Remembrance - The Yorkshire Regiment, First World War
The Fighting Cousins,
- Frank & Samuel Maltby

Close Window to return to main Page

Chris Weekes, <>, a great nephew of Frank Maltby, has researched the careers of Frank, - and his cousin Samuel, in the Yorkshire Regiment in the First World War. Frank lost his life in the conflict, though Samuel survided (after being made a Prisoner of War. The description of the background and careers of the two Maltby cousins, below, is a result of this research. THis account has been broken down into sequential "chapters", which can be selected from the links below.


With Samuel Maltby wounded, his cousin Frank and the 5th battalion went back into billets at Arras probably into the caves, for they were relatively safe from shelling though far from comfortable, being cold and damp. May was spent in training at Halloy (Map ref H 7) east of Doullens. In mid June 1917 the 5th Battalion rejoined the front line, although officially the battle of Arras had ended in May. On 26th June the 5th Yorkshires and the 5th Durham Light Infantry (DLI) attacked the enemy trenches NW of Fontaine les Croisilles (Map ref K 6).

Trench map South East of Arras
Trench map South East of Arras

As the war diary entry for 26th June 1917 says:
“Attack was carried out by A company. Objective of Rotten Row was achieved. In daylight 5 am the Germans counter-attacked from River Road. The counter-attack was dispersed and the company maintained its position all day being relieved at night by the 4th East Yorks regiment.”

Remains of German defences at Fontaine les Croisilles todayRemains of German defences at Fontaine les Croisilles today

On July 5th, the 5th Battalion moved further along the front line to the west of the village of Cherisy. (Map ref K 6

Lt. Col. Pearce was wounded in the move and replaced as Battalion Commander by Lt. Col. Thomson, a Yorkshire man. The Battalion dug a new front line and waited for something to happen. On July 19th at 4.15am the Germans laid down a very heavy barrage along the whole sector occupied by the 150th Brigade which preceded an attack on the front line. The attack was driven off by machine gun fire and several of the enemy were captured; but the bombardment had killed fifteen members of the 5th Battalion including Frank Herbert Maltby, aged 21. Frank was my great uncle and the only member of his family to die in WW1. He had been in the army since November 1914 but only on active service for almost one year.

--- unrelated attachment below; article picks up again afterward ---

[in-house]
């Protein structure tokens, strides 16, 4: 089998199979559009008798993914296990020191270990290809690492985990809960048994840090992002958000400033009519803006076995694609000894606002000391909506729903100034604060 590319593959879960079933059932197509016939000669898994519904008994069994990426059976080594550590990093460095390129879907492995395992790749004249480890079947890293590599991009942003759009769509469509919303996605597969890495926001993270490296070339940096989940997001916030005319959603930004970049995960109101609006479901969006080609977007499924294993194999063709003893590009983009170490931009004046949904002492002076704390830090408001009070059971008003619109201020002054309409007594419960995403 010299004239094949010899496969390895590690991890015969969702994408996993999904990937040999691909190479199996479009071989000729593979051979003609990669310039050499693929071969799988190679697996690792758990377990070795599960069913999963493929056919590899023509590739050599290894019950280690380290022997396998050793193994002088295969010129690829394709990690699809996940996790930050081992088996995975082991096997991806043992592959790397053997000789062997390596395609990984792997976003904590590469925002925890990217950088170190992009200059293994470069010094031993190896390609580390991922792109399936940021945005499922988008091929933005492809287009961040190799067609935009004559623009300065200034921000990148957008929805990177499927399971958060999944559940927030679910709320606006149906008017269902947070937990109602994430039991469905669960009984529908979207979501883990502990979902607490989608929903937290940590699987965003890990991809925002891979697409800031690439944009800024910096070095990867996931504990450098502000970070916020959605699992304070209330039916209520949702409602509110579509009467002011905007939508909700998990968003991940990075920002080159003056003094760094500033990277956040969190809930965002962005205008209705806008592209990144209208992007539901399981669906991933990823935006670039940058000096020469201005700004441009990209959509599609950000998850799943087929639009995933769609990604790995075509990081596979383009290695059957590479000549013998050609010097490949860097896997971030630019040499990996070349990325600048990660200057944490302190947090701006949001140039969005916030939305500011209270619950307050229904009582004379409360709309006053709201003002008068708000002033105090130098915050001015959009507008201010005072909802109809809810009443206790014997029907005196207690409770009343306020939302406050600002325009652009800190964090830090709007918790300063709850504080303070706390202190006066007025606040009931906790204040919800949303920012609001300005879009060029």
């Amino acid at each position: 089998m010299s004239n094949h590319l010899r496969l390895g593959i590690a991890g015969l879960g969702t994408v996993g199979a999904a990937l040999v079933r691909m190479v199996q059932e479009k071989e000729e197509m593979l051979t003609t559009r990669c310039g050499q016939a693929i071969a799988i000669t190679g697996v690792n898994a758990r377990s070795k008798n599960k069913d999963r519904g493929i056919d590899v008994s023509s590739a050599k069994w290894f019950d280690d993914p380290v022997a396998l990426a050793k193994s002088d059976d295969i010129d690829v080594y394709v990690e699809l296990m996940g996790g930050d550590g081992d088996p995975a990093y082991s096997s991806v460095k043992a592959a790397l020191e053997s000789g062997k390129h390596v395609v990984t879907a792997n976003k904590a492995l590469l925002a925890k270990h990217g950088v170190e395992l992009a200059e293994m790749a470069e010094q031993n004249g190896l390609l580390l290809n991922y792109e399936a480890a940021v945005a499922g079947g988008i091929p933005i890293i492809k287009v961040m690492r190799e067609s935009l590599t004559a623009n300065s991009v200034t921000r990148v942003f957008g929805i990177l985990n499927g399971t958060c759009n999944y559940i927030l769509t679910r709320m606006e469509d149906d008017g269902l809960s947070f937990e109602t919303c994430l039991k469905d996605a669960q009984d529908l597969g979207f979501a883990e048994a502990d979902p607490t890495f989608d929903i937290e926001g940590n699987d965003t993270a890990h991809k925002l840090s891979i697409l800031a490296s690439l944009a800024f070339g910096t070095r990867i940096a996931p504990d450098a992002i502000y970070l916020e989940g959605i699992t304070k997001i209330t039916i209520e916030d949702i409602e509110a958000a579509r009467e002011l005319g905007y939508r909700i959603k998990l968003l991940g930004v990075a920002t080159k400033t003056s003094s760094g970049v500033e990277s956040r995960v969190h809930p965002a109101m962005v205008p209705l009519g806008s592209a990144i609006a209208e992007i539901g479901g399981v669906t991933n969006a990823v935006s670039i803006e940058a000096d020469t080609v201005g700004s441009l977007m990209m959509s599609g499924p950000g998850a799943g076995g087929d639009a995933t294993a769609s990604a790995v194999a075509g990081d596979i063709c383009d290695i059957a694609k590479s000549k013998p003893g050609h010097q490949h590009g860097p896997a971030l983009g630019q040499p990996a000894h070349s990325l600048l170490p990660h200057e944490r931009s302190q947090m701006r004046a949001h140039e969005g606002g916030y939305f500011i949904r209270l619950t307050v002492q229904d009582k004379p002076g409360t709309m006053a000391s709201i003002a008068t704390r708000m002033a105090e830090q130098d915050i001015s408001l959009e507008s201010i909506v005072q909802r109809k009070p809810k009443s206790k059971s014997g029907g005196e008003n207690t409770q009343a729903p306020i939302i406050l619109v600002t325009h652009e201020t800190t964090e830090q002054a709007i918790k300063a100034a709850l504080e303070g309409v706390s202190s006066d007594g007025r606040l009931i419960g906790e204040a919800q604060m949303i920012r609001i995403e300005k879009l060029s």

British front line opposite Cherisy todayBritish front line opposite Cherisy today

It is not known precisely when his parents at 41 Norfolk Street Cambridge got the dreaded telegram, but on 1st August 1917 the Cambridge Chronicle, under the heading ‘CAMBRIDGE MEN FALL’, did a piece on Frank that included a comment from his company commander:
“I have not been with the company long; I had already noticed the quiet demeanour and intelligence displayed by your son and we shall miss him very much. He died the death of a British soldier with his face to the enemy. Arrangements have been made for his body to be interred in an English cemetery and a cross erected over his grave.”

No doubt the parents of the other fourteen men killed received similar sentiments, although the reality was that these men had been killed by the unseen enemy, the German artillery way behind the front lines. One week later the Cambridge Chronicle printed a picture of Frank in his Cambridgeshire Regiment uniform and on August 17th 1917 the Cambridge Independent Press printed another photograph under the heading ‘LOCAL ROLL OF HONOUR.’

Frank Maltby in his Cambridgeshire uniform
Frank Maltby in his Cambridgeshire uniform

The family like so many others had to deal with their grief and produced an In Memoriam card which I now have in my possession giving the details of his death and stating that Frank was buried in the Heninel Military Cemetery SE of Arras.

In Memoriam cardIn Memoriam card

Today this cemetery name no longer exists but the beautifully peaceful Heninel Communal Cemetery Extension can be visited and the fifteen graves of Frank Maltby and the other 5th battalion men killed on 19th July 1917 can be seen, including Herbert Ernest Moxon 243288 from March, Cambridgeshire and Ernest Reynolds 242488 from Cambridge.

CWGC  Heninel Communal Cemetery ExtensionCWGC Heninel Communal Cemetery Extension

-----------------> Return to top of the page